Optimized vitamin K2 helps to treat osteoporosis
Osteoporosis is a common debilitating bone disease, which is characterized by bone loss and degeneration of bone structure, primarily caused by an imbalance between bone formation by osteoblasts and bone resorption by osteoclasts. When bone resorption exceeds bone formation, it will lead to low bone density and increase the risk of fractures, leading to osteoporosis.
Recently, a research group led by Prof. Zheng Zhiming from the Institute of Intelligent Machines of the Hefei Institutes of Physical Science (HFIPS) made progress in the study of vitamin K2 to improve bone health, introducing a new solution to treat osteoporosis.
As a coenzyme of glutamate γ-carboxylase, Vitamin K2 can carboxylate the glutamate residues of vitamin K-dependent protein-osteocalcin and matrix γ-carboxylated glutamate residue proteins. The osteocalcin would promote bone formation. However, fat-soluble vitamin K2 is difficult to reach its peak concentration in the body. Besides, there is a risk of local overdose as it's stored in the liver.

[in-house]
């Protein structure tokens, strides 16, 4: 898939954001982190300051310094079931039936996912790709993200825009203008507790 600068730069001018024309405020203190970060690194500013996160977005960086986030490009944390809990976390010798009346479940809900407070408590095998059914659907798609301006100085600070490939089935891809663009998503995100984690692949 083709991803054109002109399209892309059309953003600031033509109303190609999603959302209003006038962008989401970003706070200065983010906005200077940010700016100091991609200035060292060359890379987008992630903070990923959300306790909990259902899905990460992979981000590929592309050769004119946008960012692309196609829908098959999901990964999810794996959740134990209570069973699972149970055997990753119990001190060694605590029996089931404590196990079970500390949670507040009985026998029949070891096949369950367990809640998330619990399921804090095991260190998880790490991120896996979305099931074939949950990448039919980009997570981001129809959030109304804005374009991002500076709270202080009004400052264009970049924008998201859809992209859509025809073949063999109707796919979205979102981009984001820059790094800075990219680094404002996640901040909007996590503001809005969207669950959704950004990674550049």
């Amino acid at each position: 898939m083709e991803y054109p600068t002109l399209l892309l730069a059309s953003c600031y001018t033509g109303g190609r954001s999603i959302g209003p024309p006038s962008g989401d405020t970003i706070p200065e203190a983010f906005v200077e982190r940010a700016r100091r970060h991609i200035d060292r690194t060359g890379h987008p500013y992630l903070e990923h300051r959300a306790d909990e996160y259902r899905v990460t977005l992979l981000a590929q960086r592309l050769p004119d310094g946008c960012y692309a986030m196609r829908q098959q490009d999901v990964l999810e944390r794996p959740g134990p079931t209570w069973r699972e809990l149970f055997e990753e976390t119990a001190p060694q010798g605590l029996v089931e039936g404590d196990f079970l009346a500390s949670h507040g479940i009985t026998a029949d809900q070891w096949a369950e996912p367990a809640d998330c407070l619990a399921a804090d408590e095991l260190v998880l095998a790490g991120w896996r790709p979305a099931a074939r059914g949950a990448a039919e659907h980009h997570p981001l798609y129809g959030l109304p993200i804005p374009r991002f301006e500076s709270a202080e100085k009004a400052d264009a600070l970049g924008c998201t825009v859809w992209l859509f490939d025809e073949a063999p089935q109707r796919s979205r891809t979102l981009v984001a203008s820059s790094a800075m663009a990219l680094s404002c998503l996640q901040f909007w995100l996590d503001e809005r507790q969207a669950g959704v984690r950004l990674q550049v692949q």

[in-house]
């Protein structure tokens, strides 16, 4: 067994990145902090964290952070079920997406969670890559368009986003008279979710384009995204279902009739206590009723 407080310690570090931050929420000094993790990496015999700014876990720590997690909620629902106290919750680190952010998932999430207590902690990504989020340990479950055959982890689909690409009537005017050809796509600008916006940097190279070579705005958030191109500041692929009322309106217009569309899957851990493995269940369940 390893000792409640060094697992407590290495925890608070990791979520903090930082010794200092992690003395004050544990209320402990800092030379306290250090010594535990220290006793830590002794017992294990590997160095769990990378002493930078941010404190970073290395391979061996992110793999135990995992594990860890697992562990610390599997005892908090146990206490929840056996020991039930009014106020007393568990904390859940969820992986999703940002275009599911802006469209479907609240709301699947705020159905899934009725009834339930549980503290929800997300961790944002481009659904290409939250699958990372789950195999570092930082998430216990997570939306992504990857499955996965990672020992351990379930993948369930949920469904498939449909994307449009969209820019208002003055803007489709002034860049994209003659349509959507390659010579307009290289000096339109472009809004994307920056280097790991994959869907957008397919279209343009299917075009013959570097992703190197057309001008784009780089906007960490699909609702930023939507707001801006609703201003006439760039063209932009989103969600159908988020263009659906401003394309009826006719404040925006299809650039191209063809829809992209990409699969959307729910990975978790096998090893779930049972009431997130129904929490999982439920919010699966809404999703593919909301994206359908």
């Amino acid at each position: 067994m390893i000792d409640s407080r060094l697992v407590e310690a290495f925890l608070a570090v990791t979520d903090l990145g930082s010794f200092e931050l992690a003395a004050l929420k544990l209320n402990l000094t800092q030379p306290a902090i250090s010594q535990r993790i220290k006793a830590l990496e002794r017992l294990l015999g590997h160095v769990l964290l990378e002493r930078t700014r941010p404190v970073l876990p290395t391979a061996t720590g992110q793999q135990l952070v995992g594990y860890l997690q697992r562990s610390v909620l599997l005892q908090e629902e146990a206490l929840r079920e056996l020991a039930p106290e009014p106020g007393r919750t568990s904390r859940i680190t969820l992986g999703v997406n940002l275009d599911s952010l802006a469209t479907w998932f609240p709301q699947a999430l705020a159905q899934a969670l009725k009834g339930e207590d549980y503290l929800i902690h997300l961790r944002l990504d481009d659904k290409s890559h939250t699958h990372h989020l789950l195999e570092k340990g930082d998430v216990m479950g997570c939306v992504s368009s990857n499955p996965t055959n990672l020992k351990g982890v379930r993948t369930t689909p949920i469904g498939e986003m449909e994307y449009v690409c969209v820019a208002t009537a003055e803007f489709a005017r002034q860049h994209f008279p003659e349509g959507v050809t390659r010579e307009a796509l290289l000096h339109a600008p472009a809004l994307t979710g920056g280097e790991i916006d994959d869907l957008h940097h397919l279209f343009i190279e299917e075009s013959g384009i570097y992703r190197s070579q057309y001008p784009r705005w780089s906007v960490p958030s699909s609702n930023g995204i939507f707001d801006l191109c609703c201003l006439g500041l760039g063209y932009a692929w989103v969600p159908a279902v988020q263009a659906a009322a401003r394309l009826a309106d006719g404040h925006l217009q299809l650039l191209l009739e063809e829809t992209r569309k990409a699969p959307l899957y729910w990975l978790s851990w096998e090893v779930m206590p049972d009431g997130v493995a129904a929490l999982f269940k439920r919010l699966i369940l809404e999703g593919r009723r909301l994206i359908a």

"Our work is to improve the bioavailability of vitamin K2," said Tang Hengfang, a student who joined the research. "This time, we used amphiphilic carrier protein to modified vitamin K2 hydrophilically."
The result was striking. They obtained spherical nanoparticles uniformly dispersed in the aqueous solution by optimizing the mixing molar ratio of carrier protein and vitamin K2 (MK7).
"We applied the vitamin K2 nanoparticles to MC3T3-E1 cells," said Tang, "and found that the expressions of osteoblastic markers were significantly upregulated, including alkaline phosphatase (ALP), osteocalcin and OPG/RANKL." The formation of extracellular mineralized nodules was also significantly strengthened, indicating that the vitamin K2 nanoparticles could effectively promote osteoblastic differentiation.
The research results open new possibilities for osteoporosis with vitamin K2 as alternative.